(C)(4) Validating the effectiveness of the State Tiered Quality Rating and Improvement System in improving school readiness

The extent to which the State has a High-Quality Plan to demonstrate the relationship between quality ratings and the learning outcomes of children served by Early Learning and Development Programs, by validating that the tiers in the State's Tiered Quality Rating and Improvement System accurately reflect differential levels of quality, are related to progress in learning and development, and build toward school readiness.

Comments

Strong state plans should include tools and measures used for licensing systems and licensing inter-rater-reliability within the validating process.

On behalf of the Office of the Governor of the State of Illinois, the Illinois State Board of Education and the Illinois Department of Human Services: We recommend that the Administration set forth some of the key indicators of quality that should be included in a QRIS system, including but not limited to, group size, staff child ratios, and teacher credentials.

On behalf of the Office of the Governor of the State of Illinois, the Illinois State Board of Education and the Illinois Department of Human Services: We recommend that the Administration set forth some of the key indicators of quality that should be included in a QRIS system, including but not limited to, group size, staff child ratios, and teacher credentials.

Some questions and notes of caution from the Early Education Initiative at the New America Foundation:

There is no doubt it would be important and valuable to know how these systems correlate with children’s learning and school readiness. If quality ratings are designed to improve children’s chances for success in school, they should be accompanied by evidence showing that, for example, a child who attended a five-star childcare center for two years is having better success in kindergarten than a child who attended a two-star childcare center.

But how would that success be measured? There are no specific mentions of kindergarten-entry assessments in the section so it is a bit murky as to what the agencies want states to do. Are these guidelines leaving a crack in the door for states to use the entry-assessments to reward early learning programs, a move that could lead to a “high-stakes” situation that other sections of the competition are avoiding? Would these results eventually be used by states to pull back funding from “low-performing” preschool programs? Or is this specific section simply designed to be used for research purposes and to guide the design of more-improved systems over time?

Up to this point, there has been limited research on the effectiveness of quality rating systems as a strategy for improving childcare center quality. One study of Colorado’s QRIS by the RAND Corporation included children’s learning outcomes in its effort to determine the validity of the state’s rating system as a tool for improving childcare center quality. Researchers used a variety of multi-domain measures, pre-and-post tests, along with surveys from parents and teachers to provide a comprehensive picture of learning outcomes for a small sample of children. Is this type of validation study what the Departments want states to undertake? Or do they want something that connects individual children to particular centers?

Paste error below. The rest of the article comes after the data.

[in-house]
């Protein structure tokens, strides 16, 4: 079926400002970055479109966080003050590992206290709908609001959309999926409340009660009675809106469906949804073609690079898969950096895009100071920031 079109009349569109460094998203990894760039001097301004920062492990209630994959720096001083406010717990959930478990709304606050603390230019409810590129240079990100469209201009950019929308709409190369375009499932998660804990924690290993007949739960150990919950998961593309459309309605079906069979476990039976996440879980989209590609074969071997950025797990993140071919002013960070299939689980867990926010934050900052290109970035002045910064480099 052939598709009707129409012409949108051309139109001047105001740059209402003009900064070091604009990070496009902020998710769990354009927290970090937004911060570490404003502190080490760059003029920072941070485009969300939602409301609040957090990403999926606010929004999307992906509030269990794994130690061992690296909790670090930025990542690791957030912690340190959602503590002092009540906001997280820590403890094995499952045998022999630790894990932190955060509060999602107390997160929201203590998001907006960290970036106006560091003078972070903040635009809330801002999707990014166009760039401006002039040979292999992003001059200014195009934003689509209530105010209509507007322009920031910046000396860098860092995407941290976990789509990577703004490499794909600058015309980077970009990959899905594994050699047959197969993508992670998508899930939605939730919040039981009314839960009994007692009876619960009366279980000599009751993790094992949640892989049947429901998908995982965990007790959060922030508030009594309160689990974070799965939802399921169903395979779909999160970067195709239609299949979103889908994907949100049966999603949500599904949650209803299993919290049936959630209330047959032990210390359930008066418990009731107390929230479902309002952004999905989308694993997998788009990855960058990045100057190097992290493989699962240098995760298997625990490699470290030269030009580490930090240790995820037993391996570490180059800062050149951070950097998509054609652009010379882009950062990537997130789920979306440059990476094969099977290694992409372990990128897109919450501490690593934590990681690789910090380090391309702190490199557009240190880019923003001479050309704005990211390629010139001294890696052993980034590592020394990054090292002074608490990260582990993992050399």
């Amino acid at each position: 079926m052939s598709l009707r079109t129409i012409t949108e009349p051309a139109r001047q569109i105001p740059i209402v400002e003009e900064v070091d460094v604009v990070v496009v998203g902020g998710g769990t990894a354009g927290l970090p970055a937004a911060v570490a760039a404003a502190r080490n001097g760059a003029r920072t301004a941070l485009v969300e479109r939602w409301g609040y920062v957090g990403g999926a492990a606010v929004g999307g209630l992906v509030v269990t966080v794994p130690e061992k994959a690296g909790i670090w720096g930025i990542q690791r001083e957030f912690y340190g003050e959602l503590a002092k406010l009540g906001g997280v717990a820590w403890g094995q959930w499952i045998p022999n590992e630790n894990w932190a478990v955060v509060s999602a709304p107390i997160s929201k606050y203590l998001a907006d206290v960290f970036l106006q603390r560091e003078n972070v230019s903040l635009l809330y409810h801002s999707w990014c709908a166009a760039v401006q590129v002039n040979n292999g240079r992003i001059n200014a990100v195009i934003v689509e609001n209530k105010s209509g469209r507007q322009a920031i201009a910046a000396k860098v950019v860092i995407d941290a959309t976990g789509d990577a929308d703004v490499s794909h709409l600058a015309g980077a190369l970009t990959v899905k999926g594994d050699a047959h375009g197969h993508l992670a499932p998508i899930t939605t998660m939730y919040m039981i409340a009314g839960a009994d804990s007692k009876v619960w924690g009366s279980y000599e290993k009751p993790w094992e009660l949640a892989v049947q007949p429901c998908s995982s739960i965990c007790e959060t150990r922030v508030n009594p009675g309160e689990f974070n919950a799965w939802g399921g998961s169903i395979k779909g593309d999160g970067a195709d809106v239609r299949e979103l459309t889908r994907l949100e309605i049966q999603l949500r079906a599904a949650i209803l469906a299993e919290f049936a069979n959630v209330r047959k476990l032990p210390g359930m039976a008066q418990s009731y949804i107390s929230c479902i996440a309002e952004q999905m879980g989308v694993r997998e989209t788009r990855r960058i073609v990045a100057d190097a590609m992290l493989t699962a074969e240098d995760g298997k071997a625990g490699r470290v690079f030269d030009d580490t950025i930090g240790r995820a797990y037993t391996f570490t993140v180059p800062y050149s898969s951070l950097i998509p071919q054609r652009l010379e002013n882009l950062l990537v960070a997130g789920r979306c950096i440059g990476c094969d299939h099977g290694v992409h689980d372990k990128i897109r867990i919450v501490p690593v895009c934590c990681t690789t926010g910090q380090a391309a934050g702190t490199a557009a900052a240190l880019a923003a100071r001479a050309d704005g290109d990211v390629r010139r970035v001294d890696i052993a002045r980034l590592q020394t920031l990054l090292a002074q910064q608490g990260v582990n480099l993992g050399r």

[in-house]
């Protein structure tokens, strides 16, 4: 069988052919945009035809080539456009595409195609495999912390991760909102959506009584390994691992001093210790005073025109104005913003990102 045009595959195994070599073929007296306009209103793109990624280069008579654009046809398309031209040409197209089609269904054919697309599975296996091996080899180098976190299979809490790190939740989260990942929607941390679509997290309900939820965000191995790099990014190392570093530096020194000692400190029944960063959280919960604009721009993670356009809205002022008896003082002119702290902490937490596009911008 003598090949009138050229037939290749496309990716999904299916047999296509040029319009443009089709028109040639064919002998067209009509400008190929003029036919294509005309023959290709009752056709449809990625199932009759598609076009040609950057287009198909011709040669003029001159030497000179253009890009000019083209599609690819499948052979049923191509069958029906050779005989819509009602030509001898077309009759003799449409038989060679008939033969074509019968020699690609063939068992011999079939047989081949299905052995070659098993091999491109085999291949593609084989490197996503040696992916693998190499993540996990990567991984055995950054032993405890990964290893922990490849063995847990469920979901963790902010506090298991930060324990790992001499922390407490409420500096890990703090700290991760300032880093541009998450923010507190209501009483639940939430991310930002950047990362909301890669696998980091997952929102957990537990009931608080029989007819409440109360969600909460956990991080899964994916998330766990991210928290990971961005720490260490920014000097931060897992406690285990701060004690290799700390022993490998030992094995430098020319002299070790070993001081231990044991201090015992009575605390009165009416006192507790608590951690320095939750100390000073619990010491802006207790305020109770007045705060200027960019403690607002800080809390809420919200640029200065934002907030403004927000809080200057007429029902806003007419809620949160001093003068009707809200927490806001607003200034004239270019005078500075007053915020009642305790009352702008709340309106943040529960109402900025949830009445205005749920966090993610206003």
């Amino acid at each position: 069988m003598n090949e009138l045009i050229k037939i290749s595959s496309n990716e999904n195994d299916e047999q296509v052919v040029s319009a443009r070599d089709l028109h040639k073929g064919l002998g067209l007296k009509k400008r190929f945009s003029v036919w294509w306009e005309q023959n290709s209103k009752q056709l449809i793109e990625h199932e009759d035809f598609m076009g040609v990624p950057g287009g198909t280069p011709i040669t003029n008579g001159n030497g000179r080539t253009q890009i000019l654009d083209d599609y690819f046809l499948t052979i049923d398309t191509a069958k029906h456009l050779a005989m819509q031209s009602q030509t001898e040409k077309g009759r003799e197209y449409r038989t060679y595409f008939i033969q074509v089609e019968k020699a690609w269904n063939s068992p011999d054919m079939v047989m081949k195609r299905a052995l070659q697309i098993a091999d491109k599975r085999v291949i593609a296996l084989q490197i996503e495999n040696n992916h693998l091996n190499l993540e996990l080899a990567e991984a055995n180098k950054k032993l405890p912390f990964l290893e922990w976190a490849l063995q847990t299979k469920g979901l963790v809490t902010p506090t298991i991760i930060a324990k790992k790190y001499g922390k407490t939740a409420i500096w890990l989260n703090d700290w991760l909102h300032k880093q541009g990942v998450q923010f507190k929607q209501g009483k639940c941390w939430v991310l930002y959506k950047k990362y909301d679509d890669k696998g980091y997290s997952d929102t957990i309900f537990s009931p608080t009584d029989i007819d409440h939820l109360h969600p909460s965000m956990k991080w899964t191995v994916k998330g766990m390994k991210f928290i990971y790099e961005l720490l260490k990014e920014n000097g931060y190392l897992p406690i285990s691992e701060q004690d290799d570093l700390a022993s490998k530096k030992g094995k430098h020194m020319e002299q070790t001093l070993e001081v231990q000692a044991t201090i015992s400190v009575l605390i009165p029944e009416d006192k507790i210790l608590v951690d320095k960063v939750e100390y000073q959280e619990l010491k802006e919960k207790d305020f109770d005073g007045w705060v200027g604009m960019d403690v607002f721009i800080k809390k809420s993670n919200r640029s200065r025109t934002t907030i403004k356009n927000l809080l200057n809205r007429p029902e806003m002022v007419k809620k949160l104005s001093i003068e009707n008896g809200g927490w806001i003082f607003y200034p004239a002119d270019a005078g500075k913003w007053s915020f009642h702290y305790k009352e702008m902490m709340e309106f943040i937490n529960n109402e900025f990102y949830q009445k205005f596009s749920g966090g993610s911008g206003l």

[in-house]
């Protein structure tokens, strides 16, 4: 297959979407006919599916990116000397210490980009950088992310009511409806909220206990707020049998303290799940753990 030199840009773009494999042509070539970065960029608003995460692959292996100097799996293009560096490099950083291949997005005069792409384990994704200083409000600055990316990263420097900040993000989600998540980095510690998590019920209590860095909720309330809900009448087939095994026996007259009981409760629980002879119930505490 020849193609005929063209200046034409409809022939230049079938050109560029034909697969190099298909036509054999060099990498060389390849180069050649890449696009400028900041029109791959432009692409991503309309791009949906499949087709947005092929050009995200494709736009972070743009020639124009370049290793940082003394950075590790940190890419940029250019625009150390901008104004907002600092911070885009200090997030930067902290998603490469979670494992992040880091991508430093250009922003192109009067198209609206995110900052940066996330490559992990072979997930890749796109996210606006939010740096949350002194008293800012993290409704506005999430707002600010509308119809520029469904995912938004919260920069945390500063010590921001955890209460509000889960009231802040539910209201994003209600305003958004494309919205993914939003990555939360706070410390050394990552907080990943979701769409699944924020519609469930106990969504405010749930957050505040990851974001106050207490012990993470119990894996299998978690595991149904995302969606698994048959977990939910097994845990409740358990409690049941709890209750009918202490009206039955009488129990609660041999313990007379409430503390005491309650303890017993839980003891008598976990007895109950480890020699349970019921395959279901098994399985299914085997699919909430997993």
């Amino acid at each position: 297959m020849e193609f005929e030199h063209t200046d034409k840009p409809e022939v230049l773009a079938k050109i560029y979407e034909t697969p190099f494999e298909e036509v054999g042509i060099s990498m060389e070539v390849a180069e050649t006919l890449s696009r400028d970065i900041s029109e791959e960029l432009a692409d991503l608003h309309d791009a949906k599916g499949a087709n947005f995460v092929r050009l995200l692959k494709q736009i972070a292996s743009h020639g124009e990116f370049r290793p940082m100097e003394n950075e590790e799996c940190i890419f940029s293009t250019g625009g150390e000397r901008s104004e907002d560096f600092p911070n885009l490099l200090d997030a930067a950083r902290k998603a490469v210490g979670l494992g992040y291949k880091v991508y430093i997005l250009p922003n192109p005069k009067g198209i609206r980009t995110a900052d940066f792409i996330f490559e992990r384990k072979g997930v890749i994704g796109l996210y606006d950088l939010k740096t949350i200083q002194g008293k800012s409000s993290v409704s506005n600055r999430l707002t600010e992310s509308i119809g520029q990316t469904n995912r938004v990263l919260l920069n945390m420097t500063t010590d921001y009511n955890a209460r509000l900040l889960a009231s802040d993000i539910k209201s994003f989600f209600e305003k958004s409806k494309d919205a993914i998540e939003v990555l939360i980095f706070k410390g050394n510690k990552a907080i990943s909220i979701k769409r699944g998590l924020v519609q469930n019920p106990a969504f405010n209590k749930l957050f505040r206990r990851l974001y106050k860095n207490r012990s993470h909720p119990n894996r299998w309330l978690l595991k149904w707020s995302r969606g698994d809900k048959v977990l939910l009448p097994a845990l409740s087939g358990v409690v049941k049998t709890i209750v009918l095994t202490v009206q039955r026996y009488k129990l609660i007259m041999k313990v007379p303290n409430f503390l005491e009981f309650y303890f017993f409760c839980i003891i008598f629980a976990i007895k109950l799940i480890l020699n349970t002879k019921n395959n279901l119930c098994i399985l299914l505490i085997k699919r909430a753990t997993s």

Given that children’s experiences in preschool programs vary greatly it would be complicated to compare readiness levels across programs. Some programs are full-day while others are half-day. Attendance is not compulsory so children might miss multiple days or even weeks. Some programs are year-round others are not. Some children may attend a given program for two or three years in a row, while other children may only participate in the one-year pre-k program.

And thinking about the theme of continuous improvement woven through the guidelines, how would preschool programs know how their rising kindergartners performed? Would the results inform the centers’ practices and early childhood teachers’ instruction in addition to informing instruction in the early grades? Recommendations for this kind data-sharing and collaboration between elementary schools and pre-kindergarten programs are missing from the guidelines.

If the federal agencies’ intention is for states to hold pre-kindergarten programs accountable for how children perform on its kindergarten-entry assessment, then policymakers will need much more research on valid and reliable assessments of young children in multiple domains and much more development of thoughtful plans for adding learning outcomes as a component of states’ QRIS. We hope the Departments of Education and Health and Human Services will provide a clearer vision in the final guidelines for Race to the Top- Early Learning Challenge.

Linking child outcome data to tiered reimbursement is extremely problemmatic. It would be stronger for states to examine the strength of their respective tiers by linking the design to current research that validates the levels and indicators chosen by a state to support their tier structure. There are internal statistical threats to using child outcome data to validate differential levels. The demographic and participatory elements that come into play while attempting to link outcomes to tiers make any validation process extremely weak. States need to be encouraged to use child level assessment for instrucitonal purposes. Separately states need to be concerned with the validity of their tiered design and to use existing research as the link for validation is more appropriate